Mental illness, poverty haunted Afghan policewoman who killed American
The Afghan policewoman suspected of killing a U.S. contractor at police headquarters in Kabul suffered from mental illness and was driven to suicidal despair by poverty, her children told Reuters on Wednesday.
The woman was identified by authorities as Narges Rezaeimomenabad, a 40-year-old grandmother and mother of three who moved here from Iran 10 years ago and married an Afghan man.
On Monday morning, she loaded a pistol in a bathroom at the police compound, hid it in her long scarf and shot an American police trainer, apparently becoming the first Afghan woman to carry out such an attack.
Narges also tried to shoot police officials after killing the American. Luckily for them, her pistol jammed. Her husband is also under investigation.
Her son Sayed, 16, and daughter Fatima, 13, described how they tried to call their parents 100 times after news broke of the shooting, then waited in vain for them to come home.
They recalled Narges’s severe mood swings, and how at times she beat them and even pulled out a knife. But the children said she was consistent in bemoaning poverty.
“She was usually complaining about poverty. She was complaining to my father about our conditions. She was saying that my father was poor,” Sayid said in an interview in their damp, cold two-room cement house.
On the floor beside him were his mother’s prescriptions and a thick plastic bag filled with pills she tried to swallow to end the misery about a month ago. On another occasion, she cut her wrist with a razor, Sayed said.
“My father was usually calm and sometimes would say that she was guilty too because it wasn’t a forced marriage. They fell in love and got married.”
There was no sign in their neighborhood of the billions of dollars of Western aid that have poured into Afghanistan since the ouster of the Taliban in 2001, or of government investment.
RAW SEWAGE, STAGNANT WATER, DIRT ROADS
The lane outside their home stank of raw sewage.
Dirty, stagnant water filled holes in dirt roads nearby, where children in tattered clothes played and butchers stood by cow’s hooves in shops choked by dust.
Afghanistan is one of the world’s poorest nations, with a third of its 30 million residents living under the poverty line.
The sole distractions from the daily grind appeared to be a deck of playing cards and a compact disc with songs from Iranian pop singers, scattered on the floor of a room where Narges would lock herself in and weep, or sit in silence.
At times, Narges would try to focus on building her children’s confidence, telling them to be guided by the Muslim holy book, the Koran, to tackle life’s problems.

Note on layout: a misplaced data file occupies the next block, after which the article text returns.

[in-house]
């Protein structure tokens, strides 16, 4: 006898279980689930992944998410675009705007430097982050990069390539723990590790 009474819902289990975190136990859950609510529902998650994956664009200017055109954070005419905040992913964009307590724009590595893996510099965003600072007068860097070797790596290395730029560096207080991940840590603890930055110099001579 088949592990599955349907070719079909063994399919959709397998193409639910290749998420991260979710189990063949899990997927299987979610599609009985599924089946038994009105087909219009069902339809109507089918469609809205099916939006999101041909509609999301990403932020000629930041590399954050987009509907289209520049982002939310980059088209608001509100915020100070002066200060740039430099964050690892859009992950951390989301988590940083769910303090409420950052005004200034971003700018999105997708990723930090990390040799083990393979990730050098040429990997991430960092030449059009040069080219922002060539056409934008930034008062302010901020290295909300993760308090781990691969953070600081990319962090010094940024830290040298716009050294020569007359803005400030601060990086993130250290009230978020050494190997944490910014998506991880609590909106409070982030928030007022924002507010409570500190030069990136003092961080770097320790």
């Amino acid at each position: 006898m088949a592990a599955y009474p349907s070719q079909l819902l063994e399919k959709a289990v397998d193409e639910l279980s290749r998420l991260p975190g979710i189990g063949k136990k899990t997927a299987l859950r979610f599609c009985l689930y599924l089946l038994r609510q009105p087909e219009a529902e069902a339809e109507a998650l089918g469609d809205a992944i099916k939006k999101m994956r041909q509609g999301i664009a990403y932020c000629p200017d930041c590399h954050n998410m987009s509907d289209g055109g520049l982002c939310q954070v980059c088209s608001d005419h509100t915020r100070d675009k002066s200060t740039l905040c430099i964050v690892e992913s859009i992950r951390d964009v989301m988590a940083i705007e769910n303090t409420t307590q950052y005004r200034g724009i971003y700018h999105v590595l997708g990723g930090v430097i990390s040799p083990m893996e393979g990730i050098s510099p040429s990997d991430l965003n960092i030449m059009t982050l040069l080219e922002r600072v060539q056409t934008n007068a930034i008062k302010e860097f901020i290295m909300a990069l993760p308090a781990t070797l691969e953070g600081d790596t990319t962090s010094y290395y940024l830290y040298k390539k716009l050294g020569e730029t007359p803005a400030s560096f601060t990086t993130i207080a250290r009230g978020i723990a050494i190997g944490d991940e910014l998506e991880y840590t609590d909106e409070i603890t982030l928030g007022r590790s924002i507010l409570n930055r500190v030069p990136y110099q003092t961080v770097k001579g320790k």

Sayed and Fatima said she never spoke badly of the U.S. presence in Afghanistan or of President Hamid Karzai’s government.
Neighbor Mohammad Ismail Kohistani was dumbfounded to hear on the radio that Afghan officials were combing Narges’ phone records to try to determine whether al Qaeda or the Taliban could have brainwashed her into carrying out a mission.
But he was acutely aware of her mental problems and often heard her scream at her husband, whose low-level job in the crime investigation unit of the police brought home little cash.
Kohistani, who operates a small sewing shop with battered machines, never imagined his neighbor could be accused of a high-profile attack that raised new questions about the direction of an unpopular war.
“I became very depressed and sad,” said Kohistani, sitting on the floor few feet from a tiny wood-burning stove in Narges’s home, alongside family photographs and a police training manual.
Fatima would often seek refuge in Kohistani’s house when her mother’s behavior became unbearable. “She did not hate us, but usually she was angry and would not talk to us,” said Fatima, her eyes moist with tears.
Nevertheless, she missed her mother. The children were staying with a cousin.
“I ask the government to free my mother, otherwise our future will be destroyed,” said Fatima.
Officials described it as another “insider shooting”, in which Afghan forces turn on Westerners they are meant to be working with to stabilize the country. There have been over 52 such attacks so far this year.
The shooting at the police headquarters may have alarmed Afghanistan’s Western allies. But some Afghans have grown numb to the violence.
Kohistani’s 70-year-old father Omara Khan, who sports a white beard, sat twirling prayer beads beneath a photograph of Narges in a black veil beside one of her husband.
Asked what he thought of the attack, he laughed.
“This is common in Afghanistan,” said Khan, who lived through decades of upheaval, including the 10-year Soviet occupation and a civil war that destroyed half of Kabul and killed some 50,000 civilians.
“People are killed every day.”